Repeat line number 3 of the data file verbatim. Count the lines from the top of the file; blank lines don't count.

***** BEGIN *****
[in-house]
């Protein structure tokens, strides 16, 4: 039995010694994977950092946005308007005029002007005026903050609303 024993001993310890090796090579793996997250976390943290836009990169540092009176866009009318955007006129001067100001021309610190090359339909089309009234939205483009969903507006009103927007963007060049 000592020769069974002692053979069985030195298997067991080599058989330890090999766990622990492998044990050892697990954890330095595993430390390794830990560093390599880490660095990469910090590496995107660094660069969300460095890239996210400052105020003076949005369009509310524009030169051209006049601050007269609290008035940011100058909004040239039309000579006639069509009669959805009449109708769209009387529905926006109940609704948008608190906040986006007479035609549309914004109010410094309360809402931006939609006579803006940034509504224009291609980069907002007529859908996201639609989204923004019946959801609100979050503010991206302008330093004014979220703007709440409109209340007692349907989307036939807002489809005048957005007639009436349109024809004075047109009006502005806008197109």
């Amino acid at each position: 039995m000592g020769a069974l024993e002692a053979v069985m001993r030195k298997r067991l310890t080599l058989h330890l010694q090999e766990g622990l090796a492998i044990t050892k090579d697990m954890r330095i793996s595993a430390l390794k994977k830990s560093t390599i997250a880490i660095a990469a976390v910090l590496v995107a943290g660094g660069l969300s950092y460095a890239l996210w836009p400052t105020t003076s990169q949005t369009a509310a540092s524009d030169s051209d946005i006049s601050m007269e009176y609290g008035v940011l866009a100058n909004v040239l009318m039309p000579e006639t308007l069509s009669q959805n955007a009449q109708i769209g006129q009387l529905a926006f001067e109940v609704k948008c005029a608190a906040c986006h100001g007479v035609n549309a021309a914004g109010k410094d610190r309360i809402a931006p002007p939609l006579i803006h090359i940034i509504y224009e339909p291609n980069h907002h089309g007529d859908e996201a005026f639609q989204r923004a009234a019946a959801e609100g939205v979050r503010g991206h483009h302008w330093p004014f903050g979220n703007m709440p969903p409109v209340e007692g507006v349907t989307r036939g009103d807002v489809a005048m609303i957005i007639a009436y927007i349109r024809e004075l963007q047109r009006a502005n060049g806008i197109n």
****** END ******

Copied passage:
């Amino acid at each position: 039995m000592g020769a069974l024993e002692a053979v069985m001993r030195k298997r067991l310890t080599l058989h330890l010694q090999e766990g622990l090796a492998i044990t050892k090579d697990m954890r330095i793996s595993a430390l390794k994977k830990s560093t390599i997250a880490i660095a990469a976390v910090l590496v995107a943290g660094g660069l969300s950092y460095a890239l996210w836009p400052t105020t003076s990169q949005t369009a509310a540092s524009d030169s051209d946005i006049s601050m007269e009176y609290g008035v940011l866009a100058n909004v040239l009318m039309p000579e006639t308007l069509s009669q959805n955007a009449q109708i769209g006129q009387l529905a926006f001067e109940v609704k948008c005029a608190a906040c986006h100001g007479v035609n549309a021309a914004g109010k410094d610190r309360i809402a931006p002007p939609l006579i803006h090359i940034i509504y224009e339909p291609n980069h907002h089309g007529d859908e996201a005026f639609q989204r923004a009234a019946a959801e609100g939205v979050r503010g991206h483009h302008w330093p004014f903050g979220n703007m709440p969903p409109v209340e007692g507006v349907t989307r036939g009103d807002v489809a005048m609303i957005i007639a009436y927007i349109r024809e004075l963007q047109r009006a502005n060049g806008i197109n």